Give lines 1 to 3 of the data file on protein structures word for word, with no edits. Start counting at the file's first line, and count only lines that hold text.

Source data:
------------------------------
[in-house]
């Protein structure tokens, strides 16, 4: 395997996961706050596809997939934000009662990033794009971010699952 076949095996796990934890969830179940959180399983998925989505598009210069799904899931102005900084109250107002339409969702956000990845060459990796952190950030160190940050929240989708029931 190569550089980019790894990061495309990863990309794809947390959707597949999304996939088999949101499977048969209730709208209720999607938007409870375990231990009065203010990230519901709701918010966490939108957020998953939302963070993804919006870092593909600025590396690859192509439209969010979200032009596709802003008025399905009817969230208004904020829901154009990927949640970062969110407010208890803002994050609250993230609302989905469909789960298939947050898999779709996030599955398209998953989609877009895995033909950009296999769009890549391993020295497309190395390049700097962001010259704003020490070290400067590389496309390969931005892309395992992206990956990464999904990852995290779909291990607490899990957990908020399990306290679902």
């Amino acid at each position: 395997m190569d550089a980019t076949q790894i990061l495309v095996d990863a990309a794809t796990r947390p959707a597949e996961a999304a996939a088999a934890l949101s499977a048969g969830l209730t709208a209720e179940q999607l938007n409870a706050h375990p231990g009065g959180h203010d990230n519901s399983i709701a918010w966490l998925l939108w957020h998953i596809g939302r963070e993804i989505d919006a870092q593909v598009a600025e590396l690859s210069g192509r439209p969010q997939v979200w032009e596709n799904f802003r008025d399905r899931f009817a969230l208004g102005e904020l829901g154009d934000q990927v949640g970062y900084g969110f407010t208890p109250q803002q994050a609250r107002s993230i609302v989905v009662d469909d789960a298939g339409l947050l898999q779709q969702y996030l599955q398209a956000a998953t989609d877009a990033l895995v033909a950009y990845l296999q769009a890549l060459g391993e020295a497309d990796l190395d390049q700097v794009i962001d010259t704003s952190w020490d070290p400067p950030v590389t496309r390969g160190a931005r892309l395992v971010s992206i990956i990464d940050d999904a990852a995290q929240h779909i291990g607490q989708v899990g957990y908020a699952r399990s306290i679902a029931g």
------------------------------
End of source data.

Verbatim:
[in-house]
């Protein structure tokens, strides 16, 4: 395997996961706050596809997939934000009662990033794009971010699952 076949095996796990934890969830179940959180399983998925989505598009210069799904899931102005900084109250107002339409969702956000990845060459990796952190950030160190940050929240989708029931 190569550089980019790894990061495309990863990309794809947390959707597949999304996939088999949101499977048969209730709208209720999607938007409870375990231990009065203010990230519901709701918010966490939108957020998953939302963070993804919006870092593909600025590396690859192509439209969010979200032009596709802003008025399905009817969230208004904020829901154009990927949640970062969110407010208890803002994050609250993230609302989905469909789960298939947050898999779709996030599955398209998953989609877009895995033909950009296999769009890549391993020295497309190395390049700097962001010259704003020490070290400067590389496309390969931005892309395992992206990956990464999904990852995290779909291990607490899990957990908020399990306290679902």
């Amino acid at each position: 395997m190569d550089a980019t076949q790894i990061l495309v095996d990863a990309a794809t796990r947390p959707a597949e996961a999304a996939a088999a934890l949101s499977a048969g969830l209730t709208a209720e179940q999607l938007n409870a706050h375990p231990g009065g959180h203010d990230n519901s399983i709701a918010w966490l998925l939108w957020h998953i596809g939302r963070e993804i989505d919006a870092q593909v598009a600025e590396l690859s210069g192509r439209p969010q997939v979200w032009e596709n799904f802003r008025d399905r899931f009817a969230l208004g102005e904020l829901g154009d934000q990927v949640g970062y900084g969110f407010t208890p109250q803002q994050a609250r107002s993230i609302v989905v009662d469909d789960a298939g339409l947050l898999q779709q969702y996030l599955q398209a956000a998953t989609d877009a990033l895995v033909a950009y990845l296999q769009a890549l060459g391993e020295a497309d990796l190395d390049q700097v794009i962001d010259t704003s952190w020490d070290p400067p950030v590389t496309r390969g160190a931005r892309l395992v971010s992206i990956i990464d940050d999904a990852a995290q929240h779909i291990g607490q989708v899990g957990y908020a699952r399990s306290i679902a029931g």